## Graphing with Excel 2016

Scroll down the page to get directions for creating pie charts, bar graphs, histograms, line graphs and scatter plots in Excel.

If you prefer to graph in Google Sheets, here's a tip sheet, including how to add custom error bars to your graphs!

If you prefer to graph in Google Sheets, here's a tip sheet, including how to add custom error bars to your graphs!

**Pie Chart**

In your spreadsheet, select the data to use for your pie chart. Click Insert > Insert Pie or Doughnut Chart, and then pick the specific chart you want. Click the chart and then click the icons next to the chart to add a title and adjust labels.

**Bar Graph**

In your spreadsheet, select the data to use for your bar chart (typically this is the mean of a data set). Click Insert > Insert 2-D Column. Click the chart and then click the icons next to the chart to add axis labels and a title.

Next you need to add the standard deviations lines for each bar. Click on the chart and then Add Chart Element. Select Error Bars from the drop down menu and then "More Error Bars Options." This is counter intuitive when there is an option called "standard deviation" directly above. But, DON'T pick standard deviation here! If you do, then Excel will calculate the standard deviation of the means collectively, not graph each means SD individually. Big no-no.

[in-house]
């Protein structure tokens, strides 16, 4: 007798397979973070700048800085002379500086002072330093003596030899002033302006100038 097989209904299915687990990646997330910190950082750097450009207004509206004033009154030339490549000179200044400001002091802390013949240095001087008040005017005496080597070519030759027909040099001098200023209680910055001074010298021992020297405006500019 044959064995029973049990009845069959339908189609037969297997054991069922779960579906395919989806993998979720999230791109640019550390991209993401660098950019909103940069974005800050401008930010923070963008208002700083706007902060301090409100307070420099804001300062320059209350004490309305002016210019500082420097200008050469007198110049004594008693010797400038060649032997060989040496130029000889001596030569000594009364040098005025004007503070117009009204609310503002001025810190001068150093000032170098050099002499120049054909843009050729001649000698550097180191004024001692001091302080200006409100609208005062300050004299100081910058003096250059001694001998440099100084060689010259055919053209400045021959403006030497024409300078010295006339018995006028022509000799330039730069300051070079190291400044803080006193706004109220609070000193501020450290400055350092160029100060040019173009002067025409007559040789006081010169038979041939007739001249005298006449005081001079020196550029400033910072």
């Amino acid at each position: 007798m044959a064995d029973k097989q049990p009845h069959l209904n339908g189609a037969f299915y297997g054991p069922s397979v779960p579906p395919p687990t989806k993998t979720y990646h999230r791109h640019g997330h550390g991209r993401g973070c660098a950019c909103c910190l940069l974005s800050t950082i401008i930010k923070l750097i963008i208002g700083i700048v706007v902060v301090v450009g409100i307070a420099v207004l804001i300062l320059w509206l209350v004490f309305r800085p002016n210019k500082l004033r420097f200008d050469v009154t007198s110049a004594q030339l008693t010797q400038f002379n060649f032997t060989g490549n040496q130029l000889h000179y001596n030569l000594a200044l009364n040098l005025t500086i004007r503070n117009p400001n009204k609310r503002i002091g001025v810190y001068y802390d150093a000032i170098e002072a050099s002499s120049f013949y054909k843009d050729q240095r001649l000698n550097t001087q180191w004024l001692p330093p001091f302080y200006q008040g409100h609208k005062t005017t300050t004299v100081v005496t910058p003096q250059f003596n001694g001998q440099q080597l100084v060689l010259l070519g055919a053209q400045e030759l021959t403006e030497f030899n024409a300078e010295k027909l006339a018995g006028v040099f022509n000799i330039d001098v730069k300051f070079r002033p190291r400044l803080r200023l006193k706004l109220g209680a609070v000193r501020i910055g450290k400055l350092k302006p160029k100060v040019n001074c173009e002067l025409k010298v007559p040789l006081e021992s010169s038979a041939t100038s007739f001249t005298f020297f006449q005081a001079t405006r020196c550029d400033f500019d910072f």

A side bar will open with options. You want to select both directions, cap, custom and specify value. A pop up box will appear. Delete what is in the Positive Error Value box and then select the standard deviations for your means. Select all the standard deviations together. Hit OK and then repeat for the Negative Error Value. You will be selecting the same SD values for both the positive and negative values. You will know if you've done it correctly when you have bars on your graph that are equal distance above and below the mean value and unique for each level of the manipulated variable on your X-axis.

One item that often needs to be adjusted on graphs made by Excel is the consistency in precision of the values on the X and/or Y axis. Like your data, the values on the X and Y axis should have a consistent and correct number of digits. Excel will not default to the correct number. In order to change these values, right click on the axis label values and select Format Axis. A side menu will appear. Click by the Number heading. Change the category for Number and indicate the number of decimal places you would like the labels to have.